The Malta Independent 18 May 2022, Wednesday

Prime Minister calls PN’s 12-bill document a ‘political stunt’

Sunday, 16 January 2022, 14:40 Last update: about 5 months ago

Prime Minister Robert Abela believes that the 12 legislative bill document presented by the opposition to implement the major findings of the public inquiry into the assassination of journalist Daphne Caruana Galizia and to fight corruption was nothing more than a political stunt.

"For reforms in good governance to occur seriously, they must not be presented as a gimmick before a general election."

He was being interviewed on One TV by Fabien Demicoli on the occasion of two years since his taking over as Prime Minister.

"The Opposition has a problem, the lack of credibility," he said, "particularly of the one behind those bills. We know who was behind them and we know that when he was a Parliamentary Secretary pre-2013 and in his time as an MP, his actions were compatible with anything but good governance."

Abela said that his administration has worked on new laws to reflect the inquiry's conclusions. He said he met with the Institute of Maltese Journalists, the Caruana Galizia family and other stakeholders, saying that the process of dialogue turned into bills. He mentioned the anti-SLAPP law proposal by the government, criminal penalties for attacks on journalists, among others. These laws, he said, were passed on to a committee of press experts to analyse before being put before Parliament, instead of just sending them before Parliament. "This is the way things are done seriously."

Abela was asked about the large number of people at risk of poverty and what will be done about it.

"Contrary to what those who came before us, we never said poverty is a perception," Abela said. He added that the numbers show that in 2013, 25% of the population was at risk of poverty. "That decreased to 20% as of last year. It is no consolation, but it shows that we are working and the results of this work are positive."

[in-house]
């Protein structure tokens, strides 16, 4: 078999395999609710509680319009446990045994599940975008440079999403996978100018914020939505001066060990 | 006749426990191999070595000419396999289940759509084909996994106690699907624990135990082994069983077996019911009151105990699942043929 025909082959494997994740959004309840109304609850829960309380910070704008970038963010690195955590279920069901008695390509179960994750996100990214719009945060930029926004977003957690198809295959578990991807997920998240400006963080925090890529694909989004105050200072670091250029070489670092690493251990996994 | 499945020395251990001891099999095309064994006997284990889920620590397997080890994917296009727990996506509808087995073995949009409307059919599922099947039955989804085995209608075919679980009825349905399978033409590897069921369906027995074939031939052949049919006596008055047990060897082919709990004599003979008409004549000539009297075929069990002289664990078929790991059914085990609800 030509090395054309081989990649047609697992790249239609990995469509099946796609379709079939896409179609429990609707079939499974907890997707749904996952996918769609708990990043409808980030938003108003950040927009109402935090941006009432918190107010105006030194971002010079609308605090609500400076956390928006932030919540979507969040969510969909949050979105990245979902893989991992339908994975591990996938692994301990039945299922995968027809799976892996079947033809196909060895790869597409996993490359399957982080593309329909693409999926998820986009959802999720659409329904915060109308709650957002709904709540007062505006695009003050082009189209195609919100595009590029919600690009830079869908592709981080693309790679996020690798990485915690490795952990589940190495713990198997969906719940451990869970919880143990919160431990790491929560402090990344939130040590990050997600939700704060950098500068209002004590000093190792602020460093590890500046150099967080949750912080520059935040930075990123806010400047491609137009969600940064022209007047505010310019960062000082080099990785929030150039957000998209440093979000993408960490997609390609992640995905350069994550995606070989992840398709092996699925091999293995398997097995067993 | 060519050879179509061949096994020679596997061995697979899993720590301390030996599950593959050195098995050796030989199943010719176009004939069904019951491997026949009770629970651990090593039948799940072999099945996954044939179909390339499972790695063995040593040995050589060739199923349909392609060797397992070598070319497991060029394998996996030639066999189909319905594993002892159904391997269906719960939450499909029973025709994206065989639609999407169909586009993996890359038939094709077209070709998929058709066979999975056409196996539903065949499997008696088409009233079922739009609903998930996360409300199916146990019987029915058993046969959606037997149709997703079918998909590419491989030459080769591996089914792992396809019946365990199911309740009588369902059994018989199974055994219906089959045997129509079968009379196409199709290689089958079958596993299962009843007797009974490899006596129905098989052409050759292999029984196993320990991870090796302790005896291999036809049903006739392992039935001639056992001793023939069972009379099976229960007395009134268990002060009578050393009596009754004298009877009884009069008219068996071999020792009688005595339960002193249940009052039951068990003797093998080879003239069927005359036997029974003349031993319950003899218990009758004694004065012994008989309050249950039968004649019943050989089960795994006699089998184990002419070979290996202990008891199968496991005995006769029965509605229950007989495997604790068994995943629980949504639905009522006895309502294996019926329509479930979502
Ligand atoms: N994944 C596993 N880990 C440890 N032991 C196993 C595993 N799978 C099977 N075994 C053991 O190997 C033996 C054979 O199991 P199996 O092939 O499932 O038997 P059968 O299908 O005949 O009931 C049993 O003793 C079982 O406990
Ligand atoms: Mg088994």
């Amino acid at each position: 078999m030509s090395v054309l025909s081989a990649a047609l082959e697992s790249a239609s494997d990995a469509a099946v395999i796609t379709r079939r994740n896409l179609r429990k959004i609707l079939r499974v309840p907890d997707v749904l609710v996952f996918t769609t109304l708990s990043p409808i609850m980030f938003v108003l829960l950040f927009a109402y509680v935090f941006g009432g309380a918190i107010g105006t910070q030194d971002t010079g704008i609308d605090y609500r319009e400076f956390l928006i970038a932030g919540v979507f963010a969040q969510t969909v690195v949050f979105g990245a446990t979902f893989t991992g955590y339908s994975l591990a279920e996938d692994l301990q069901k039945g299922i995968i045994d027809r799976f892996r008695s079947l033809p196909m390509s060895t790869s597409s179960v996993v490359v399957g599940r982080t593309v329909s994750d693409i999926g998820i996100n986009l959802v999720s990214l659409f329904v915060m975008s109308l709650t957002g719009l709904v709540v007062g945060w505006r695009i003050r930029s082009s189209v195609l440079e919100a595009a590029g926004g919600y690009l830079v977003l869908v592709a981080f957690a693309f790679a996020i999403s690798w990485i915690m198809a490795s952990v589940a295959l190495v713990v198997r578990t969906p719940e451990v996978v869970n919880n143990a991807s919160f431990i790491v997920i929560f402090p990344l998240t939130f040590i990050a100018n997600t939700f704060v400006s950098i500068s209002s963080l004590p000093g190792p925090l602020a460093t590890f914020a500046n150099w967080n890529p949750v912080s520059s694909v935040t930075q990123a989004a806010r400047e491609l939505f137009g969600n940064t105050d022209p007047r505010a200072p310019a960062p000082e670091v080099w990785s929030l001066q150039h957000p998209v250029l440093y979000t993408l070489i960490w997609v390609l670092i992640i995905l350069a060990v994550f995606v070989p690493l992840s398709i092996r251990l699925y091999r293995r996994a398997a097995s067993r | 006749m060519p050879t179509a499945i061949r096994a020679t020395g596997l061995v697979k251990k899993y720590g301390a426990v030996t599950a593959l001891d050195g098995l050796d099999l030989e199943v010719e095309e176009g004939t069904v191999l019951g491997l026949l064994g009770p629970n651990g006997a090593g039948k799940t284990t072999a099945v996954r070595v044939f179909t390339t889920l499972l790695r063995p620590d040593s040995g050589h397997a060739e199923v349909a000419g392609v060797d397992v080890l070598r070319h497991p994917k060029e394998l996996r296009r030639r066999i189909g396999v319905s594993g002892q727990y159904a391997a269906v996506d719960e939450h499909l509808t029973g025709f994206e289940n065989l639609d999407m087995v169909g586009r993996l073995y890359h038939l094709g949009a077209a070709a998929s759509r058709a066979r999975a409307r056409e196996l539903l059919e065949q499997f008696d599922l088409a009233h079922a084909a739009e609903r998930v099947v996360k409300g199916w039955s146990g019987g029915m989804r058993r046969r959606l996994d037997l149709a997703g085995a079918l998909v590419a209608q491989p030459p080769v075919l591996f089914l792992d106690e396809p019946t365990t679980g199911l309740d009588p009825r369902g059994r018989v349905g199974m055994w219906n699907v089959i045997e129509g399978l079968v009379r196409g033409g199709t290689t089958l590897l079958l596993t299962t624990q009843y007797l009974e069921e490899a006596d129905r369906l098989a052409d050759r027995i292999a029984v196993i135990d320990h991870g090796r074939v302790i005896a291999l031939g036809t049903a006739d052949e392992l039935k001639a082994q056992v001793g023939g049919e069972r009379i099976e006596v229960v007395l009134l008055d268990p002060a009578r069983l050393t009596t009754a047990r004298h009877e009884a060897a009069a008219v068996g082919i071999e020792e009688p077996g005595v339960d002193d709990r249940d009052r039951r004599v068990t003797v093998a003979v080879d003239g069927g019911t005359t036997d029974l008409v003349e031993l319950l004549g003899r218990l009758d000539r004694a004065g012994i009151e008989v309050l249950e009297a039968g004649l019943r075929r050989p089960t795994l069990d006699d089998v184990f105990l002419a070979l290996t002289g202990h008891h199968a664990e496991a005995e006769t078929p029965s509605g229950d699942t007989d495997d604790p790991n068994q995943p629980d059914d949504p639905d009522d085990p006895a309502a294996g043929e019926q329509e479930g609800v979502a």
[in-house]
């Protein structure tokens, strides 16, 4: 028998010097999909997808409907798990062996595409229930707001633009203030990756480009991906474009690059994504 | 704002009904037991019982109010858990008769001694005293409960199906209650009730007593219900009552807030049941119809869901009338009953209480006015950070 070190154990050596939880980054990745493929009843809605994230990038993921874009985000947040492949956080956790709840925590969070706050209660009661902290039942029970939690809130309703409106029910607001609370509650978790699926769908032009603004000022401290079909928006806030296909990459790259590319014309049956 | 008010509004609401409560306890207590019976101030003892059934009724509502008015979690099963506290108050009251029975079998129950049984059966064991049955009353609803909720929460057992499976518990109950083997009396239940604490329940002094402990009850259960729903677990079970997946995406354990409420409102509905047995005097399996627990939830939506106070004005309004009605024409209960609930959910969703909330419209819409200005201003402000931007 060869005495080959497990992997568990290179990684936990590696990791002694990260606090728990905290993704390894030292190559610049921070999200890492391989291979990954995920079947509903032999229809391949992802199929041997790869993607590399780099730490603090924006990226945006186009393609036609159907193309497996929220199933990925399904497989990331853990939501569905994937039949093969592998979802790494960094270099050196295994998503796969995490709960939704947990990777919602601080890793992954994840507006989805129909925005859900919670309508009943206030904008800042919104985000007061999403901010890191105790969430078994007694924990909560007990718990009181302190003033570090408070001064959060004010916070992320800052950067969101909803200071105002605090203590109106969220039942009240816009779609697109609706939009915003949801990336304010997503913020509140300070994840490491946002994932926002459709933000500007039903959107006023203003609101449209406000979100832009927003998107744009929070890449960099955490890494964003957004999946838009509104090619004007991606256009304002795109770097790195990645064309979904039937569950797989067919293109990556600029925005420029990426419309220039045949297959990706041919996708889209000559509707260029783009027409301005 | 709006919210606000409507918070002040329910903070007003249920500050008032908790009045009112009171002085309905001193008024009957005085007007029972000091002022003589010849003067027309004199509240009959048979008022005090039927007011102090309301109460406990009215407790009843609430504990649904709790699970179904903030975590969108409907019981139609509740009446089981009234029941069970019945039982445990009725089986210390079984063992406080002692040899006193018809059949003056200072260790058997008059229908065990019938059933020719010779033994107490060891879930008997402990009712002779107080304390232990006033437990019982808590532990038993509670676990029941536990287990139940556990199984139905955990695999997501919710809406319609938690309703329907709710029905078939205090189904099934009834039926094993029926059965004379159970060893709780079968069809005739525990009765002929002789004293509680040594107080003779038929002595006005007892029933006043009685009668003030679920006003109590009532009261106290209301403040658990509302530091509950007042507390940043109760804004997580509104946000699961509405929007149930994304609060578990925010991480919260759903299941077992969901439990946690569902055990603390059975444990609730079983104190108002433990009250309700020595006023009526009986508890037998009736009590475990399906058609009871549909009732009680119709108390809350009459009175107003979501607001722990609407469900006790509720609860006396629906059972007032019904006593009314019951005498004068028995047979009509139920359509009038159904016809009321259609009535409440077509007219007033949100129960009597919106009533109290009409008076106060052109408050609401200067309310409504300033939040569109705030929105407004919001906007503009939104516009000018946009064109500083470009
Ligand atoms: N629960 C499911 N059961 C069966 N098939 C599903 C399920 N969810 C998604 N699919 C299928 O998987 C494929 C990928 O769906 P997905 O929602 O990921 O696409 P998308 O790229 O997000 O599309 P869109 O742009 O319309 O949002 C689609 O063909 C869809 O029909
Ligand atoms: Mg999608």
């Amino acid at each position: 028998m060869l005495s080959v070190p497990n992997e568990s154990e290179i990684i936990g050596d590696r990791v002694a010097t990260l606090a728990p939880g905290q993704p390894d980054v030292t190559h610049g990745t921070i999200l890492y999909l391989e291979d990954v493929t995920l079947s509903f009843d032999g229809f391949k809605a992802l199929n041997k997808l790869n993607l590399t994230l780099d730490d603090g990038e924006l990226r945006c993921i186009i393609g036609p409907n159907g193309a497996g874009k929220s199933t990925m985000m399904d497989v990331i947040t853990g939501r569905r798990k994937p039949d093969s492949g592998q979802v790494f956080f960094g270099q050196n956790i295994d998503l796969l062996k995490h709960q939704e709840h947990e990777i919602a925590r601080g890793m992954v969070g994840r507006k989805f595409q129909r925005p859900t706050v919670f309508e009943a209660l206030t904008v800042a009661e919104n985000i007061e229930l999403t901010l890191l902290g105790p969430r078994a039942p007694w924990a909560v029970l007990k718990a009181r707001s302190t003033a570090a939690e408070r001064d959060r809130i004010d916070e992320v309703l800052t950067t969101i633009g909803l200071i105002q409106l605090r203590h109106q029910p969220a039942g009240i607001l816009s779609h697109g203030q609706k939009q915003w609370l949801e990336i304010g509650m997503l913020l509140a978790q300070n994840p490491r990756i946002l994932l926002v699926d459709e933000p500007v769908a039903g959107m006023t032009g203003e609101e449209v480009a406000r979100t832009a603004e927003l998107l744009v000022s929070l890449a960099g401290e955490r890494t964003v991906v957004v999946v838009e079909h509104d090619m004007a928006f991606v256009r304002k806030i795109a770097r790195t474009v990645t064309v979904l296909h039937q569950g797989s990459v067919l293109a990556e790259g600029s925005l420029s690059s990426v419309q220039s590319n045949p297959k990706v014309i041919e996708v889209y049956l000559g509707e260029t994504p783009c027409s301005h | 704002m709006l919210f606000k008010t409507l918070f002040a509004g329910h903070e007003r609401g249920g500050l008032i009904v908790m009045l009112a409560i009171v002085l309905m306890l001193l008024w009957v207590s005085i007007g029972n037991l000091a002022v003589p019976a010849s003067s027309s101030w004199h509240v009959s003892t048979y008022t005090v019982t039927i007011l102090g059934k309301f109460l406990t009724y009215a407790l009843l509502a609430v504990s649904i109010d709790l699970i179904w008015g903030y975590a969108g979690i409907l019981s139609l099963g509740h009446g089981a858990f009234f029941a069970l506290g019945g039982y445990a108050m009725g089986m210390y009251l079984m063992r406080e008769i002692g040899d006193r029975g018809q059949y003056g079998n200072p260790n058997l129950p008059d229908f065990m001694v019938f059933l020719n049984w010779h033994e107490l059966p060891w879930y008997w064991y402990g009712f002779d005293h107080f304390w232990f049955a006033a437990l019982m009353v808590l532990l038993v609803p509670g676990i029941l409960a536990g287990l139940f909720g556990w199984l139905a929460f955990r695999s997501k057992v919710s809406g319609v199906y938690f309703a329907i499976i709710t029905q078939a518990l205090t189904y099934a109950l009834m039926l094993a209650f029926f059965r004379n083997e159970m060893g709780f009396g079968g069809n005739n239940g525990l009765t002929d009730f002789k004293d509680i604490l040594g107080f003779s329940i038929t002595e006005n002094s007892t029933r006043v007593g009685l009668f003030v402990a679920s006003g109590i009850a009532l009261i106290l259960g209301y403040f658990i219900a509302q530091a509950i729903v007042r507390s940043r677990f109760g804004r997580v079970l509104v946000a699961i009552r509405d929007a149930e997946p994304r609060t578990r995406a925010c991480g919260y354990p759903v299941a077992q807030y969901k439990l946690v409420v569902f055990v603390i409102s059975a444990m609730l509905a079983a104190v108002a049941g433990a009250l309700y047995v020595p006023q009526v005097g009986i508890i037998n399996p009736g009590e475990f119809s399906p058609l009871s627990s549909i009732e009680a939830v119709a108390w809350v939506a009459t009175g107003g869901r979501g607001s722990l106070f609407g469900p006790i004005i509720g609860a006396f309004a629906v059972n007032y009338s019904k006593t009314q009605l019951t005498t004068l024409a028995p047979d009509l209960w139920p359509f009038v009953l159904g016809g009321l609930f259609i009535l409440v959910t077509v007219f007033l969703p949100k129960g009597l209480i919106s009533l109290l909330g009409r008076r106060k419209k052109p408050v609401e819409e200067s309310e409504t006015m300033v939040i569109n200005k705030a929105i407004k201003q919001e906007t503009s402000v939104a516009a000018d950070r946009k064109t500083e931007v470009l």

In 2013 the country had 43,000 people were severely materially deprived and today there are 17,000, he added. He said he is not content with this number and more needs to be done.

Creation of jobs helped with the reduction, he said. Jobs provided dignity to those who did not feel that the world of work was accessible for them. He spoke about a number of incentives the government had implemented to improve the quality of life.

Challenges do remain, such as inflation. He said that as energy prices abroad rose, the price of gas rose, but the government instead of throwing the price of that onto the consumer, kept the energy bills stable.

He also spoke of the budget increase in pensions and stipends.

He was asked about the challenges Covid-19 brought and the decisions that he had to take. Abela spoke about the fears of Covid-19 when it first hit the islands, including about unemployment and potential deaths, and the decisions he had to take in the first months of the pandemic, including the introduction of a public health emergency at the time, the closing of shops, restaurants and other businesses.

"We always took the decisions we felt were in the best interest of the Maltese and Gozitan people."

He said there were decisions which could have been taken earlier, or took ones that were too harsh, and acknowledged that the government was not always perfect in its handling of the situation. "If there were people who were perfect, they were our frontliners."

Asked what he has to say to the people who feel discriminated against by the new measures coming into force today, he spoke of courage. "It is crucial that everyone continue to cooperate and that people go and take the booster dose and that those who did not go for the vaccination, do so. The higher the community immunity rate rises, the better position we will be in to continue removing restrictions."

He said that while the new regulations come into effect, some restrictions are being relaxed, such as mask wearing rules. He also announced the recent decision to reduce the quarantine period.

He mentioned that the government never went for a lockdown, adding that it believed such a measure would have been draconian and that the economy would have had major difficulties to recover from that.

The Prime Minister said that when the health authorities say that there is a high enough percentage of the population that took the booster shot, he will be the first to push for quarantine related regulations to continue being relaxed. Once the health authorities give the signal that other Covid restrictions can be relaxed, he will be the first to push for that to happen, he added.

"The measures coming into effect on Monday have one aim, to give more importance to the vaccine." He appealed for people to take it.


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